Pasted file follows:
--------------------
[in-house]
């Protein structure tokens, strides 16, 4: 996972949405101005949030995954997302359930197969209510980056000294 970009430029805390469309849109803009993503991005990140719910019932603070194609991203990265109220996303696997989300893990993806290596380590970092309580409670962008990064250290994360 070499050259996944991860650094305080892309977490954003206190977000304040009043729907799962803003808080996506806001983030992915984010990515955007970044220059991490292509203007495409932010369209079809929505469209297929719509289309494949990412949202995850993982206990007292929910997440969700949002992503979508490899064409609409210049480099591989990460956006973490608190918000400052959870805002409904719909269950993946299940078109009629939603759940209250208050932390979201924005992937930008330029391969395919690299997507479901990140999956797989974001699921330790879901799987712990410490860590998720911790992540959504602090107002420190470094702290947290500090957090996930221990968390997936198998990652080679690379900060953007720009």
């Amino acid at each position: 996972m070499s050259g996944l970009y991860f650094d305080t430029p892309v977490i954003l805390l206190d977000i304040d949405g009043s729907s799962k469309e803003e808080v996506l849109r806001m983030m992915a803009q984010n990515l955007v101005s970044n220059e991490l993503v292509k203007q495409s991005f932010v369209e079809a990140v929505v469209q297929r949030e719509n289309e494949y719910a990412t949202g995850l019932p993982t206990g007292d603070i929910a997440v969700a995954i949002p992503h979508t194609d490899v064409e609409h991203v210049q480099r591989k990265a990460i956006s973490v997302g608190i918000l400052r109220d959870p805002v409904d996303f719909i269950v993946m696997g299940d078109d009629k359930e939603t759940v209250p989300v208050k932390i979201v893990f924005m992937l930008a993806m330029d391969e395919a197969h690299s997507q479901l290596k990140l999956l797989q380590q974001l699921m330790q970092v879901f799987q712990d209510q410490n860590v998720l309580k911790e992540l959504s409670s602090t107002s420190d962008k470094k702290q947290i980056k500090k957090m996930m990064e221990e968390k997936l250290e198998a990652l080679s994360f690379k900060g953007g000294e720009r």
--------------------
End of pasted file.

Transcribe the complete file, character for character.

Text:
[in-house]
């Protein structure tokens, strides 16, 4: 996972949405101005949030995954997302359930197969209510980056000294 970009430029805390469309849109803009993503991005990140719910019932603070194609991203990265109220996303696997989300893990993806290596380590970092309580409670962008990064250290994360 070499050259996944991860650094305080892309977490954003206190977000304040009043729907799962803003808080996506806001983030992915984010990515955007970044220059991490292509203007495409932010369209079809929505469209297929719509289309494949990412949202995850993982206990007292929910997440969700949002992503979508490899064409609409210049480099591989990460956006973490608190918000400052959870805002409904719909269950993946299940078109009629939603759940209250208050932390979201924005992937930008330029391969395919690299997507479901990140999956797989974001699921330790879901799987712990410490860590998720911790992540959504602090107002420190470094702290947290500090957090996930221990968390997936198998990652080679690379900060953007720009």
């Amino acid at each position: 996972m070499s050259g996944l970009y991860f650094d305080t430029p892309v977490i954003l805390l206190d977000i304040d949405g009043s729907s799962k469309e803003e808080v996506l849109r806001m983030m992915a803009q984010n990515l955007v101005s970044n220059e991490l993503v292509k203007q495409s991005f932010v369209e079809a990140v929505v469209q297929r949030e719509n289309e494949y719910a990412t949202g995850l019932p993982t206990g007292d603070i929910a997440v969700a995954i949002p992503h979508t194609d490899v064409e609409h991203v210049q480099r591989k990265a990460i956006s973490v997302g608190i918000l400052r109220d959870p805002v409904d996303f719909i269950v993946m696997g299940d078109d009629k359930e939603t759940v209250p989300v208050k932390i979201v893990f924005m992937l930008a993806m330029d391969e395919a197969h690299s997507q479901l290596k990140l999956l797989q380590q974001l699921m330790q970092v879901f799987q712990d209510q410490n860590v998720l309580k911790e992540l959504s409670s602090t107002s420190d962008k470094k702290q947290i980056k500090k957090m996930m990064e221990e968390k997936l250290e198998a990652l080679s994360f690379k900060g953007g000294e720009r």